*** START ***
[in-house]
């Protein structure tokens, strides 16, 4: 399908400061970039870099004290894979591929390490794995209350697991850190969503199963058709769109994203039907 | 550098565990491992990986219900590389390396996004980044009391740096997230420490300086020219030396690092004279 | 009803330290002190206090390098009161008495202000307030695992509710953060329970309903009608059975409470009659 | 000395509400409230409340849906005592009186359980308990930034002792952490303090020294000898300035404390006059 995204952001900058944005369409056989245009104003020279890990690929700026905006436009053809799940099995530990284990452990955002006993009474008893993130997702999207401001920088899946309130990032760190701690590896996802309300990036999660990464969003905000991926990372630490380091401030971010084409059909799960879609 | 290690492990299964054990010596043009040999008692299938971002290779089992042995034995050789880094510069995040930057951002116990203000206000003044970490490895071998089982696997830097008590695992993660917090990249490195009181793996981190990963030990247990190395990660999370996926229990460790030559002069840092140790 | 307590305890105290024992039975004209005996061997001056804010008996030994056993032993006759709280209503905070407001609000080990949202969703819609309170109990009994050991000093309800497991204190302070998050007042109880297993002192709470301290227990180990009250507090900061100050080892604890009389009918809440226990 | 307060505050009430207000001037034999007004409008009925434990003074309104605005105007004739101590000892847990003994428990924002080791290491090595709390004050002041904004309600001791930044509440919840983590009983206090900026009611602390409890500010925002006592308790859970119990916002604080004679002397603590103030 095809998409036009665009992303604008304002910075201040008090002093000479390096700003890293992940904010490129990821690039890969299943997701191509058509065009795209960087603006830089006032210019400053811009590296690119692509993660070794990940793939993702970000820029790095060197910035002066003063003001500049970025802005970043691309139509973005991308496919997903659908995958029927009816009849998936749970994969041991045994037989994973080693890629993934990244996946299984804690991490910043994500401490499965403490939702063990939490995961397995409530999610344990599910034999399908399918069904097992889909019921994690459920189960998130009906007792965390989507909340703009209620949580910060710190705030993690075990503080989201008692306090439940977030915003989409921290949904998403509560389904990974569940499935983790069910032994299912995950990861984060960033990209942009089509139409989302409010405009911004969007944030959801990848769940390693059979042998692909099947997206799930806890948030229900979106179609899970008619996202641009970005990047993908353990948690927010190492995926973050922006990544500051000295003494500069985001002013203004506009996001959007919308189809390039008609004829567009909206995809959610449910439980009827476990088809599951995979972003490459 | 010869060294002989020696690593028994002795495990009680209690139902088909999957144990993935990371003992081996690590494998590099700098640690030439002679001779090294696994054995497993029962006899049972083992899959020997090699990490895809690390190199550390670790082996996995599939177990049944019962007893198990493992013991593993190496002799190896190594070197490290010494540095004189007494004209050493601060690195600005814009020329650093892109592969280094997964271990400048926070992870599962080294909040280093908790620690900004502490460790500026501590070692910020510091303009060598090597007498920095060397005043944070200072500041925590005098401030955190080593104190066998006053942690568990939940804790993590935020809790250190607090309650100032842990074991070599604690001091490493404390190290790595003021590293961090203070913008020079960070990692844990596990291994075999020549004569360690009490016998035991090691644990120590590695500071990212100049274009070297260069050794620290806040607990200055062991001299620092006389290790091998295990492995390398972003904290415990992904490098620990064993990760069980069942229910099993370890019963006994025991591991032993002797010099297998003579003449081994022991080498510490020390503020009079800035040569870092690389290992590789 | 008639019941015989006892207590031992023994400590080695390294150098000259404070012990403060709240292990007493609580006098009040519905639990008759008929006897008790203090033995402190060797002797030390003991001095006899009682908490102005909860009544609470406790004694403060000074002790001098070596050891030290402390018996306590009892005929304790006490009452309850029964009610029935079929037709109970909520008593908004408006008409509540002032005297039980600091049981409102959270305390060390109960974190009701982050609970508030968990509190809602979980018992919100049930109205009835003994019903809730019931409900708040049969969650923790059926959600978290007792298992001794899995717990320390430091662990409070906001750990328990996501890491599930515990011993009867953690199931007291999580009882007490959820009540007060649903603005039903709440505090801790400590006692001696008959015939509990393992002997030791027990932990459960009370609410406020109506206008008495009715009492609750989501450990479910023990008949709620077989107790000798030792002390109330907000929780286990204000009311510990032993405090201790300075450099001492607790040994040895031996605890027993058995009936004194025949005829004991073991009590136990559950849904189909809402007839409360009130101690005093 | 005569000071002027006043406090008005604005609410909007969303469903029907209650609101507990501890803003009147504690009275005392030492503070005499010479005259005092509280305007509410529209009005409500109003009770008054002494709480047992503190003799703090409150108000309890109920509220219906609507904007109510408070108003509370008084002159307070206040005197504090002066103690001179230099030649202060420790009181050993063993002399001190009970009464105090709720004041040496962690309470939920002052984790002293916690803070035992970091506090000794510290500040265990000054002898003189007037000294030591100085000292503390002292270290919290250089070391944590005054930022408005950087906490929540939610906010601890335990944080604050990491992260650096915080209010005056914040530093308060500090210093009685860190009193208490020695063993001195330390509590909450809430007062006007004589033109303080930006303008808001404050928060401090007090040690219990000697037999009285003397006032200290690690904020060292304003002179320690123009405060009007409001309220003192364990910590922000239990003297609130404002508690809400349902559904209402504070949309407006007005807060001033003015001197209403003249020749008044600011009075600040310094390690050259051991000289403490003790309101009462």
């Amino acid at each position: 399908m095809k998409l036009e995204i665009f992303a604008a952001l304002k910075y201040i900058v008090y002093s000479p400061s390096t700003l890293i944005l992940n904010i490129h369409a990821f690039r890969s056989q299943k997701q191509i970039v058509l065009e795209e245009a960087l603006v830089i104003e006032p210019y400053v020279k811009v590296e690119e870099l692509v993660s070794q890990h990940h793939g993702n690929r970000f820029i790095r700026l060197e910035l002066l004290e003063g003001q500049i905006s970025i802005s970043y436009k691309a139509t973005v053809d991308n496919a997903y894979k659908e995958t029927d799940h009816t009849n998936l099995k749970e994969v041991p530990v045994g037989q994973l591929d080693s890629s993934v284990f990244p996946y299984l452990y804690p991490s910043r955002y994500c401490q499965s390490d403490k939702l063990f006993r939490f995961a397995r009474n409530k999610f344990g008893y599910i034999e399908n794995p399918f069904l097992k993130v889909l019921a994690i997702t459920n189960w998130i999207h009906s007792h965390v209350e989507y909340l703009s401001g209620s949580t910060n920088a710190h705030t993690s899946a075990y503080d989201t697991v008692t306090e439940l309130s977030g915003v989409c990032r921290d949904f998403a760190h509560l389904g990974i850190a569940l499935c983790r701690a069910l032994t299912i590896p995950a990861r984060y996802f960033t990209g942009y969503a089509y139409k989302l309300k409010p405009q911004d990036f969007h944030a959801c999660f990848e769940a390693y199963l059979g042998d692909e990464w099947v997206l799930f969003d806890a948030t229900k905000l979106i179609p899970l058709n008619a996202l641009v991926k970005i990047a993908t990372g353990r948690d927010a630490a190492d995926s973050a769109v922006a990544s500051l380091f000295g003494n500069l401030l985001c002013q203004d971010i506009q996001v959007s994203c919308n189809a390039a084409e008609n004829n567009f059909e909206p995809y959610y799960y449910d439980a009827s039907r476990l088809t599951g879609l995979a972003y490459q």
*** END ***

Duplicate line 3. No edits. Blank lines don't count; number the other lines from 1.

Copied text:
């Amino acid at each position: 399908m095809k998409l036009e995204i665009f992303a604008a952001l304002k910075y201040i900058v008090y002093s000479p400061s390096t700003l890293i944005l992940n904010i490129h369409a990821f690039r890969s056989q299943k997701q191509i970039v058509l065009e795209e245009a960087l603006v830089i104003e006032p210019y400053v020279k811009v590296e690119e870099l692509v993660s070794q890990h990940h793939g993702n690929r970000f820029i790095r700026l060197e910035l002066l004290e003063g003001q500049i905006s970025i802005s970043y436009k691309a139509t973005v053809d991308n496919a997903y894979k659908e995958t029927d799940h009816t009849n998936l099995k749970e994969v041991p530990v045994g037989q994973l591929d080693s890629s993934v284990f990244p996946y299984l452990y804690p991490s910043r955002y994500c401490q499965s390490d403490k939702l063990f006993r939490f995961a397995r009474n409530k999610f344990g008893y599910i034999e399908n794995p399918f069904l097992k993130v889909l019921a994690i997702t459920n189960w998130i999207h009906s007792h965390v209350e989507y909340l703009s401001g209620s949580t910060n920088a710190h705030t993690s899946a075990y503080d989201t697991v008692t306090e439940l309130s977030g915003v989409c990032r921290d949904f998403a760190h509560l389904g990974i850190a569940l499935c983790r701690a069910l032994t299912i590896p995950a990861r984060y996802f960033t990209g942009y969503a089509y139409k989302l309300k409010p405009q911004d990036f969007h944030a959801c999660f990848e769940a390693y199963l059979g042998d692909e990464w099947v997206l799930f969003d806890a948030t229900k905000l979106i179609p899970l058709n008619a996202l641009v991926k970005i990047a993908t990372g353990r948690d927010a630490a190492d995926s973050a769109v922006a990544s500051l380091f000295g003494n500069l401030l985001c002013q203004d971010i506009q996001v959007s994203c919308n189809a390039a084409e008609n004829n567009f059909e909206p995809y959610y799960y449910d439980a009827s039907r476990l088809t599951g879609l995979a972003y490459q």